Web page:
While Fast and Furious movie franchise fans might want to try to drive like the actors in the movies, they need to remember that street racing is illegal in Florida. There are numerous risks and dangers of street racing one could face.
For instance, two teens street racing in Tampa killed a toddler, which prompted a change to Florida driving laws. There have also been crashes on toll roads and interstates where drivers have lost control of their vehicles, sometimes flipping them end-over-end or crashing into other motorists.
This past summer, the state of Florida passed new laws to help address the problem and the dangers of illegal street racing in the state. In the past, law enforcement officers would need to witness street racing as it occurred. Under the new law, officers can arrest those suspected of street racing when they have probable cause without a warrant. They are also allowed to rely on statements from witnesses.1
What Are the Penalties for Street Racing in Florida?
Florida categorizes street racing as a first-degree criminal misdemeanor offense. If one is charged and convicted, they could face penalties for street racing in Florida that include:
- A mandatory one-year license suspension.
- A 30-day impound of the vehicle.
- A fine for a first-time offense between $500 and $1,000.
For subsequent offenses within five years of the first offense, the penalties become harsher and include:
- A fine between $1,000 and $3,000 for a second offense.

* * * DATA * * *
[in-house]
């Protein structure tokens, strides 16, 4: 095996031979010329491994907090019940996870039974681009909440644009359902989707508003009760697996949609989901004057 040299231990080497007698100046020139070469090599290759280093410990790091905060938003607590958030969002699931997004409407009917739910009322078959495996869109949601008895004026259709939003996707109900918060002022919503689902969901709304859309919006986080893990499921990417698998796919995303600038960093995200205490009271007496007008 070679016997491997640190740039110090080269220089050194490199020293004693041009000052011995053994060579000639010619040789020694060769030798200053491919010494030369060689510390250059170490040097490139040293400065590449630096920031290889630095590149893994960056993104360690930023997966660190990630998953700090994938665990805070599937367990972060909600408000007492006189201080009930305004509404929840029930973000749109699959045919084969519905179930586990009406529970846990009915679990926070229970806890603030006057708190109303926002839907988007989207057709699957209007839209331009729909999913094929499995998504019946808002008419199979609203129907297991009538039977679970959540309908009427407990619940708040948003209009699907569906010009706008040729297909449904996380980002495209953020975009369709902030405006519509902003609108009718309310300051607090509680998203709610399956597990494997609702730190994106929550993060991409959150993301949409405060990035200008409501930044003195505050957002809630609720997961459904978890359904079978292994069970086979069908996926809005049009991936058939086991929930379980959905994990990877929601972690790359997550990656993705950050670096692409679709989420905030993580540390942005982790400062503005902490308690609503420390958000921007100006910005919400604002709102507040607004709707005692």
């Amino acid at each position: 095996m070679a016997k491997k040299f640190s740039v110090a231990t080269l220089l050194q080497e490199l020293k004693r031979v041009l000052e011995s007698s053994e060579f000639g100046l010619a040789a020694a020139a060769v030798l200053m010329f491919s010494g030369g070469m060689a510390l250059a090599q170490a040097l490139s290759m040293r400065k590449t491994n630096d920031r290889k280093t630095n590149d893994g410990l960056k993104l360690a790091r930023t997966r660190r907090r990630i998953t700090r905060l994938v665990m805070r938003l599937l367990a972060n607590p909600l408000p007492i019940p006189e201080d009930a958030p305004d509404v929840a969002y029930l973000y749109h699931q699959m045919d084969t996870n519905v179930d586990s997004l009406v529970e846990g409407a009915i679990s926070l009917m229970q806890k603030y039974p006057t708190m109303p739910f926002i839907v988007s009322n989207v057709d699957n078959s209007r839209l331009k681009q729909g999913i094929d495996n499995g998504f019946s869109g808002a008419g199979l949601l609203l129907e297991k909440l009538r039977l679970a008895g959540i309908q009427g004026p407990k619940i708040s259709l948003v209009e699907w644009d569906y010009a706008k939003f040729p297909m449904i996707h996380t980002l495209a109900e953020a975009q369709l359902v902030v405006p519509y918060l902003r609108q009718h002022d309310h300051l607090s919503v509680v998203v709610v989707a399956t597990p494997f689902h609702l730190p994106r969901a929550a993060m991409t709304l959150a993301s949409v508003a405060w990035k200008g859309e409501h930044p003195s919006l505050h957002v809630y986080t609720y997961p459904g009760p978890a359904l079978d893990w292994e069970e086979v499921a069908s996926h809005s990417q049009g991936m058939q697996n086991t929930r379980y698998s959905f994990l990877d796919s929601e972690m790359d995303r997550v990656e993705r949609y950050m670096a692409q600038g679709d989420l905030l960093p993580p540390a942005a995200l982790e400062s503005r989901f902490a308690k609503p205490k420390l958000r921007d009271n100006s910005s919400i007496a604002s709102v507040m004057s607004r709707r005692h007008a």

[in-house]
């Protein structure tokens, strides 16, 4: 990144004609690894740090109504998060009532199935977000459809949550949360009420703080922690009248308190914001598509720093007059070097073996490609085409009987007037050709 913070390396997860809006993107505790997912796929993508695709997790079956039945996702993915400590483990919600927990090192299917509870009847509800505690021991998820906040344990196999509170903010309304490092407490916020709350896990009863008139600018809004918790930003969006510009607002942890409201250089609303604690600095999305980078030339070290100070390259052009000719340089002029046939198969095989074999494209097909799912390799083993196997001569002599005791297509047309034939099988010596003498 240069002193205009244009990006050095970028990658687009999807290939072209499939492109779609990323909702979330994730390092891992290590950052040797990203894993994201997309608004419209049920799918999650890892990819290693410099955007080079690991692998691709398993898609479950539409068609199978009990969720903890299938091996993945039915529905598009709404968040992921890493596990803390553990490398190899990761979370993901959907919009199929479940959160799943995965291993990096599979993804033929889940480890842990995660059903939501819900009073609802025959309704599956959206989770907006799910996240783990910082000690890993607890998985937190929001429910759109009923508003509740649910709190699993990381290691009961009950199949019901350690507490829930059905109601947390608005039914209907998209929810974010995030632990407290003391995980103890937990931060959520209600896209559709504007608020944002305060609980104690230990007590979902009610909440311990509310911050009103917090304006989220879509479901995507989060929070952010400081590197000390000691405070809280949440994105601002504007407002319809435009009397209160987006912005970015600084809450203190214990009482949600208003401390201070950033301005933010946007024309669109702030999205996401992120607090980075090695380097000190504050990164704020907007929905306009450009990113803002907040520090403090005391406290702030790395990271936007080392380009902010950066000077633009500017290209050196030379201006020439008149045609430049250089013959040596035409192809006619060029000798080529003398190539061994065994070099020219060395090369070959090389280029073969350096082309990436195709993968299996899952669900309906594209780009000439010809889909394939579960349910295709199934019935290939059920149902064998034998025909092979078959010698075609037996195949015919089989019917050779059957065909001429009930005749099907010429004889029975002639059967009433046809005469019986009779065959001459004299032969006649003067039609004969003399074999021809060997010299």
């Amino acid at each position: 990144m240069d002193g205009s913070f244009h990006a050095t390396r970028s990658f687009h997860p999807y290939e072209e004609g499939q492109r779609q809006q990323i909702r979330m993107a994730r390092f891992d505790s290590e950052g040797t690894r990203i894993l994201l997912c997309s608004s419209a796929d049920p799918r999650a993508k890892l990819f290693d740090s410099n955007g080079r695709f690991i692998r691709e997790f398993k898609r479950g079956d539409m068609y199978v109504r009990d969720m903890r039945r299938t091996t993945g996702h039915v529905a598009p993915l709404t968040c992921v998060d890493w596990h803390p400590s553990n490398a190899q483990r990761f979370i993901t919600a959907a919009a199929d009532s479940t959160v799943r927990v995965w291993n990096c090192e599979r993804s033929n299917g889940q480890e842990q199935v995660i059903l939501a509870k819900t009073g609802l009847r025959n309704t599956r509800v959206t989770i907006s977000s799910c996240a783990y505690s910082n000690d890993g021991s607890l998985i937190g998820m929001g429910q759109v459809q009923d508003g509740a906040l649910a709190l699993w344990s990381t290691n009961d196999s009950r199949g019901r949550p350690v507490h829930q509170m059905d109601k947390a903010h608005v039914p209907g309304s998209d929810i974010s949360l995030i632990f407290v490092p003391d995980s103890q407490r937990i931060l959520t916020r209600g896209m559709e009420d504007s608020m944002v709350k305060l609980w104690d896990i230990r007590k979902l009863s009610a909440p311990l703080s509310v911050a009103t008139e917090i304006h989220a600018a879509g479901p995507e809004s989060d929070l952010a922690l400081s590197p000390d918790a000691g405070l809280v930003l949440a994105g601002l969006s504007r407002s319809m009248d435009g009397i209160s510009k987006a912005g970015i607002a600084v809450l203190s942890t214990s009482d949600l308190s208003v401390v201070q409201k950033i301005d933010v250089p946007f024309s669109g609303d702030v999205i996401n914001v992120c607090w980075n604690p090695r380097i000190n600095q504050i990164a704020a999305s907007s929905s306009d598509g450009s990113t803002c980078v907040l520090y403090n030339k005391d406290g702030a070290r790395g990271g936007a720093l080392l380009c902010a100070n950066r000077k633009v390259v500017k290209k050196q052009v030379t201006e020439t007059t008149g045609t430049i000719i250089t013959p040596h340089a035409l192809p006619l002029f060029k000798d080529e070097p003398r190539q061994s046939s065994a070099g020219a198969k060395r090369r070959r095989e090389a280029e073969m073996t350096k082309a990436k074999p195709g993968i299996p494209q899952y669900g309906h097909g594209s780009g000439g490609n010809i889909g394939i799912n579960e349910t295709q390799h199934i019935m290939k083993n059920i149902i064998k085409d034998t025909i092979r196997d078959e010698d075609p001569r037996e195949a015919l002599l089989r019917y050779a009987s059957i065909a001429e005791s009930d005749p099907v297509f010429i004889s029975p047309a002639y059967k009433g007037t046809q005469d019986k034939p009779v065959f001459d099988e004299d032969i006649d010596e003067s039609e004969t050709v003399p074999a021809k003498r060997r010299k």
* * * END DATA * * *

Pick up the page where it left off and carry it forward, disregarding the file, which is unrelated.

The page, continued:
- A mandatory two-year license suspension for a second offense.
- A fine between $2,000 and $5,000 for a third offense.
- A mandatory three-year license suspension for a third offense.
For repeat offenders, besides the mandatory 30-day vehicle impound, one could risk losing their vehicle and having it seized by the state. Furthermore, one could face varying periods of jail time as part of their sentencing for street racing.
Additionally, one will have the crime recorded on their criminal record. This can make it difficult to get a job. Plus, it will drastically increase auto insurance rates and make it difficult to get car insurance.
The state will also require someone convicted of street racing to complete a Florida Basic Driver Improvement Course and/or a Florida Advanced Driver Improvement Course. Normally, if this is the first offense, the basic course is required. For subsequent offenses, the advanced course is required, although the court could mandate the driver to complete both courses even for a first offense.
What Is the Florida Basic Driver Improvement Course?
The basic course is a 4-hour driver improvement course online. Florida courts may also refer to this course as “online traffic school.” The course is taken for a variety of reasons like ticket forgiveness or to keep points off a driver’s license. For people with spotless driving records, their insurance company may give them a discount of up to 10% for completing the online course.
What Is the Florida Advanced Driver Improvement Course?
The Florida 12-hour Advanced Driver Improvement course is required for drivers who have had multiple driving offenses and criminal traffic convictions on their records within a short period of time. The court can require a person to complete the Florida ADI course online for any of the following:
- License reinstatement after it was suspended or revoked.
- Satisfying the state’s requirement for HTO (Habitual Traffic Offender).
- Obtaining a hardship driver’s license.
- Meeting the requirements of a court order.
- Fulfilling the state’s requirements for a “3 crashes in 3 years.”
- Fulfilling the state’s ADI requirement for an out-of-state ticket.
It is best to avoid street racing in Florida. However, if you were convicted of this crime or you are looking to improve your driving habits, points forgiveness, or an insurance discount, please feel free to sign up online at Ticket School today for our Florida online traffic school courses! You may also call us at 1-800-558-9887 if you have further questions or need help registering.